The End Of Civilization As We Know It January 30, 2013Posted by Benjamin Wendell in Economics, Entertainment.
Tags: barnes and noble, bookstores, borders, closing, e=reader, nook
Mrs. Left and I bought matching Nooks last spring. We fought it for years. We love books and our house is full of them. When the bookshelves were two-deep full and the books began to stack up on the available horizontal surfaces, we’d box up four or five hundred of the old musty ones and donate them to the library so we’d have room for more. Since I was in grade school and I’d go to the Sigmund Sanger public library branch in Toledo to get another stack of science fiction novels by Ray Bradbury and Isaac Asimov and Robert Heinlein, and then win the monthly book report competition, I’ve loved the look and the feel and the smell of books.
When we first arrived in Bloomington back in 1989, there was a large comfortable local bookstore in the strip mall near our house. There was a B. Dalton in the mall and half a dozen specialty book stores downtown near the IU campus. It didn’t take long for the store in the strip center to be replaced by a huge Borders. That Borders was just a few stores away from the Arthur Murray studio we frequented, and it was a regular after-lesson and after-dance activity to stroll down to the Borders and share a cookie and a capuccino with friends, and it was a great place to sit down and skim magazines while waiting for a lesson. We bought a lot of books in that Borders and the local store that had preceded it. Then Borders went out of business.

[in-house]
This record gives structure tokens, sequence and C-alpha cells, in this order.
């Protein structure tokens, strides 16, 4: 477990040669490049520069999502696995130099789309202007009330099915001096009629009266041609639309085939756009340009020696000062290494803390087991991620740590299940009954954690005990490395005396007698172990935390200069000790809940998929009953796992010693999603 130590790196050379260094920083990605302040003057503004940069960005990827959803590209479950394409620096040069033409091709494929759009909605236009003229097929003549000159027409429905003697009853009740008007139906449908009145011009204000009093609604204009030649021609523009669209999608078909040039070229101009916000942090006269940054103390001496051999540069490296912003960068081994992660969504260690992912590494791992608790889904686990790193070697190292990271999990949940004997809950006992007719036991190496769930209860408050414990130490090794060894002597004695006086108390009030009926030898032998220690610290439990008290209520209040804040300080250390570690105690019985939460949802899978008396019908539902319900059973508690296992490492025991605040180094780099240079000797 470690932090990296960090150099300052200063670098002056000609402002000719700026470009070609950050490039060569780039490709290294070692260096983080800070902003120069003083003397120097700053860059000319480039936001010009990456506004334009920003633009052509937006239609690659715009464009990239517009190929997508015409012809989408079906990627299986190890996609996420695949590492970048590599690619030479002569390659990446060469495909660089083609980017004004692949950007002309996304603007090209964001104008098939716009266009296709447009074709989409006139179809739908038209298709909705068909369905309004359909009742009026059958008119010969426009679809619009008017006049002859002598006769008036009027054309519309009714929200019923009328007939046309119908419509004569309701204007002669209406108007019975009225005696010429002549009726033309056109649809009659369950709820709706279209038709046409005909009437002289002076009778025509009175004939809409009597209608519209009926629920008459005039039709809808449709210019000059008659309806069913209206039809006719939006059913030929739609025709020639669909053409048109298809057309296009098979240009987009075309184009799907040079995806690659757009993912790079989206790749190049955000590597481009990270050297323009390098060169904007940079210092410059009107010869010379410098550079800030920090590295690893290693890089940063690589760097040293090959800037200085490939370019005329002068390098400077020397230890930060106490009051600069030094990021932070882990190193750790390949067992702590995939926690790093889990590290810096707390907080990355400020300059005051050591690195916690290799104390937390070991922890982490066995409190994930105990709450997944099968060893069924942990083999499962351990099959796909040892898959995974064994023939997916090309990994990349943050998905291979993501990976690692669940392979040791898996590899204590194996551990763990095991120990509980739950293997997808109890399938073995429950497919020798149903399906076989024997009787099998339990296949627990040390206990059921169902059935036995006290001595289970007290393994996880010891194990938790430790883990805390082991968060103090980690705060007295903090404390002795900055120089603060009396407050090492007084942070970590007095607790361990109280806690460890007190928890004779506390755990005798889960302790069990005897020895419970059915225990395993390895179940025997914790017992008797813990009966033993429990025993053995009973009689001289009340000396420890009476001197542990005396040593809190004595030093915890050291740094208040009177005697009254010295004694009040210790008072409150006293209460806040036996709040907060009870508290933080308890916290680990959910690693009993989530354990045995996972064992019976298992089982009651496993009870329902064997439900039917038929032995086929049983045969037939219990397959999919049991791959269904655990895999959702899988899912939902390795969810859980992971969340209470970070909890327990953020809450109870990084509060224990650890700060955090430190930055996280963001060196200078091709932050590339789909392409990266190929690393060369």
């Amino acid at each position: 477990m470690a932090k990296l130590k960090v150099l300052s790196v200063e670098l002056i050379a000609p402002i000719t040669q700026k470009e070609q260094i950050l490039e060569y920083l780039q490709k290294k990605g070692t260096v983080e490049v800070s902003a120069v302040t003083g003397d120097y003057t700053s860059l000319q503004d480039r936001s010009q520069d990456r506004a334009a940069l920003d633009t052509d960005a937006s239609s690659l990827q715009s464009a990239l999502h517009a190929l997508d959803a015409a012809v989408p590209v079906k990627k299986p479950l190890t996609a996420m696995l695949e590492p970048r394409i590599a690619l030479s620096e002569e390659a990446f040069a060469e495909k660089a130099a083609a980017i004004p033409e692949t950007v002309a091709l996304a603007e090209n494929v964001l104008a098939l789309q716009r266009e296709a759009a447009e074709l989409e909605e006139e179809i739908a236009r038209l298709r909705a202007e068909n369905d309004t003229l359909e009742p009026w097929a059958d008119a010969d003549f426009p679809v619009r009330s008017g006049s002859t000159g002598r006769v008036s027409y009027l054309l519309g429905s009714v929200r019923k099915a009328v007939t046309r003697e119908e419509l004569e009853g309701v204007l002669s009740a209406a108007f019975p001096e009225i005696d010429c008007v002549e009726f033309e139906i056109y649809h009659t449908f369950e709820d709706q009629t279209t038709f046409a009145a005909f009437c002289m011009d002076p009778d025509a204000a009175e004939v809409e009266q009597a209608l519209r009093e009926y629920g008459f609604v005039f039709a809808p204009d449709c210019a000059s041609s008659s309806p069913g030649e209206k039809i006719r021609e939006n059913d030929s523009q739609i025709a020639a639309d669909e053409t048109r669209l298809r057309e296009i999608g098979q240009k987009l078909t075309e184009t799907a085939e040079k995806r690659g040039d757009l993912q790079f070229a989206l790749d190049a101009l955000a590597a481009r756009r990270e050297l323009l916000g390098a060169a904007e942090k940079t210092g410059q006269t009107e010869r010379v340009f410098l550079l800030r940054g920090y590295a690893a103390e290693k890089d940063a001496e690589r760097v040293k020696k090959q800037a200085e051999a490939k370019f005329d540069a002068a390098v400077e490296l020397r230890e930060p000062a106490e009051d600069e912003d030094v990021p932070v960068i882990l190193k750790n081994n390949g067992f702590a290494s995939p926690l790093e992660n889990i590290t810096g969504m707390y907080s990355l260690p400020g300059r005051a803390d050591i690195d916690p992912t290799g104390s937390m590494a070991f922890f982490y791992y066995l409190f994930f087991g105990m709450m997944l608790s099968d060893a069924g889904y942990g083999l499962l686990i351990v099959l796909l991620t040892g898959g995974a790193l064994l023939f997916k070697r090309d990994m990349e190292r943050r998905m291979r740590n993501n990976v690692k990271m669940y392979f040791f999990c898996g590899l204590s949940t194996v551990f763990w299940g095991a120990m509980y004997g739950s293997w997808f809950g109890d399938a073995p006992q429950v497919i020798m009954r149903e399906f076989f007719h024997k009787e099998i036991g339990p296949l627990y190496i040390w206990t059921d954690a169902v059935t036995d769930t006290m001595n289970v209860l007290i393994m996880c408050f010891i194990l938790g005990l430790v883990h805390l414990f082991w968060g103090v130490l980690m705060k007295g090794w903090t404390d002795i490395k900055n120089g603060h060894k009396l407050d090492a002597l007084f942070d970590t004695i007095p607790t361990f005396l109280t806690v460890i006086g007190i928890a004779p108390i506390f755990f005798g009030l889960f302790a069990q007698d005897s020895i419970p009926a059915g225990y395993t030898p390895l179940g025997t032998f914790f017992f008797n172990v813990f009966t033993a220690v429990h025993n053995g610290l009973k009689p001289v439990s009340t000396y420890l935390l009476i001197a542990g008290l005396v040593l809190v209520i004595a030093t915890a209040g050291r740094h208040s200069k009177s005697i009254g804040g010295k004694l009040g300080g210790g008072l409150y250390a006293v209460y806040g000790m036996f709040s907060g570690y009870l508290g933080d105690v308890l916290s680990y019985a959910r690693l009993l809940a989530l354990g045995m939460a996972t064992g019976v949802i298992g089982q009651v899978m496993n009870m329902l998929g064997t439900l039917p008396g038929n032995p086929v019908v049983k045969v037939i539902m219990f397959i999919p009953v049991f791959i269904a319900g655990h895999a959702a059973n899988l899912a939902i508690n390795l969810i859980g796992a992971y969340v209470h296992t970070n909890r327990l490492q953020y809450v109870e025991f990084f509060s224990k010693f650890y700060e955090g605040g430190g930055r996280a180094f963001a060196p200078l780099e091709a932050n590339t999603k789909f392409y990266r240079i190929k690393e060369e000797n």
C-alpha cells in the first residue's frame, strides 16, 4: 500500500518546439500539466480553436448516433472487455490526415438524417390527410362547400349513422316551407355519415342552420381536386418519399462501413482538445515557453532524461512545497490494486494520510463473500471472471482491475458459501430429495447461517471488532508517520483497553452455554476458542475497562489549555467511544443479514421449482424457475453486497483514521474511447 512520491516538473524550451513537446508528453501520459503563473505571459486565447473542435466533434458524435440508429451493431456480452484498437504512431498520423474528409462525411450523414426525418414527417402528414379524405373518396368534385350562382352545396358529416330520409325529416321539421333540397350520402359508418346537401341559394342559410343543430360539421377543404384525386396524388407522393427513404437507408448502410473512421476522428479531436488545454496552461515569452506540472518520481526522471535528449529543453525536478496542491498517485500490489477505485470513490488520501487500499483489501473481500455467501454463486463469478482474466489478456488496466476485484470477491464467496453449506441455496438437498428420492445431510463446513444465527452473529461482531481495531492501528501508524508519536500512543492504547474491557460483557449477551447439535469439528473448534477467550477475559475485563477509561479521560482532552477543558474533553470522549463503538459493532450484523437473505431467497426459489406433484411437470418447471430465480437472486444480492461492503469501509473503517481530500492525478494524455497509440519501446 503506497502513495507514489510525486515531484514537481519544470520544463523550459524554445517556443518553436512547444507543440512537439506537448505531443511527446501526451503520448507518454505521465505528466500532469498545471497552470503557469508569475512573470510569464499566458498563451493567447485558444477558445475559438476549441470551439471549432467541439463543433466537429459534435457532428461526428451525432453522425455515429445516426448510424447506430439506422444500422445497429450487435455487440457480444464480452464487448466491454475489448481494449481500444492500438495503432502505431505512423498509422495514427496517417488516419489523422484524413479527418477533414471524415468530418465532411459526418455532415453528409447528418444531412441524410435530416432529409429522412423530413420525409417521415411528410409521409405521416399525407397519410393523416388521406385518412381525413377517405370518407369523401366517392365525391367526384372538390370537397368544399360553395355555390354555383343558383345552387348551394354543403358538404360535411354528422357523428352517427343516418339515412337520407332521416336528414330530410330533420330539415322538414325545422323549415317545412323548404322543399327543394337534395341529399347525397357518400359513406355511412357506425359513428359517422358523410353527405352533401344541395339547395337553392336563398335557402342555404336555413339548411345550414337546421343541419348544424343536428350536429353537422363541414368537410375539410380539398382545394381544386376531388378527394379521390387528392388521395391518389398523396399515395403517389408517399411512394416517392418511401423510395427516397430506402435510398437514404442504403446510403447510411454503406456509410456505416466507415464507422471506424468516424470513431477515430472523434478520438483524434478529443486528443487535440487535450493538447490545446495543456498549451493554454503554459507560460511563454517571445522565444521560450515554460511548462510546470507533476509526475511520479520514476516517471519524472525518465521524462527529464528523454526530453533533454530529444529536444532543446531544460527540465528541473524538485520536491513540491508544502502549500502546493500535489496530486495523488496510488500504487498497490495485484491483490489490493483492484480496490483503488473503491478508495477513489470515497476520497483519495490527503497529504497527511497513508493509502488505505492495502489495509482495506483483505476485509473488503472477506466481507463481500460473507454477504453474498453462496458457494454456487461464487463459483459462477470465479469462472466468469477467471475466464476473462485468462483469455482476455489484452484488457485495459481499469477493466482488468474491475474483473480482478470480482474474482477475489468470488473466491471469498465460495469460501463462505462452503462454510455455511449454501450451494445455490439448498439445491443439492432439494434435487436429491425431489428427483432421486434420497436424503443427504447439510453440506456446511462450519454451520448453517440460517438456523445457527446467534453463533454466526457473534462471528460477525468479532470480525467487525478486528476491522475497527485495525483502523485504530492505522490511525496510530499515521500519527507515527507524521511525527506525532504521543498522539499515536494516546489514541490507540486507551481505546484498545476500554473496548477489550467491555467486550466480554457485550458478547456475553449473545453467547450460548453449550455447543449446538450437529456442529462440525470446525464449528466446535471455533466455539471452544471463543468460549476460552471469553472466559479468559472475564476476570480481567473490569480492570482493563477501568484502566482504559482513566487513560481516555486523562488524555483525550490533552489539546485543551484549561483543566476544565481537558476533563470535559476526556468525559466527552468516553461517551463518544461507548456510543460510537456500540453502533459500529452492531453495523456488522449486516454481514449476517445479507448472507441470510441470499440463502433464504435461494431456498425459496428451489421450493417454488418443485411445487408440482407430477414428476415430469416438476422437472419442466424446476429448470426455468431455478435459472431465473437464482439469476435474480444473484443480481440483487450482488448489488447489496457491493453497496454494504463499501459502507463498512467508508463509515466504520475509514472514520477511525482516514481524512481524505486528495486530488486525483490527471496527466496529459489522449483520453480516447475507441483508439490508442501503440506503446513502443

Now, aside from a few textbook emporiums on campus, Barnes and Noble is the last remaining bookstore in Bloomington. But it’s probably writing its own epitaph: When you walk in the front door, the first thing you see is the Nook display. There are half a dozen models ranging from the most basic black and white E-reader all the way up to the HD Tablet that competes with the I-Pad. I didn’t want to love my Nook, but I do. I still browse the shelves of Barnes and Noble, skimming the dust covers and reading the summaries…but then I note the books I want by making a note on my I-Phone. Later, all I have to do is use the “search” function on my Nook to find the books I’ve put on my personal wish-list, and one tap and thirty seconds later it appears in bright HD color on my tablet. The Nook keeps my place marked in the book, lets me look up any terms I don’t understand, and will even take me back to earlier chapters when I highlight some character whose origin I’ve forgotten, and explain who he or she is. And I never have to reach for the lamp anymore, since my book is its own light.
I have no one to blame but myself.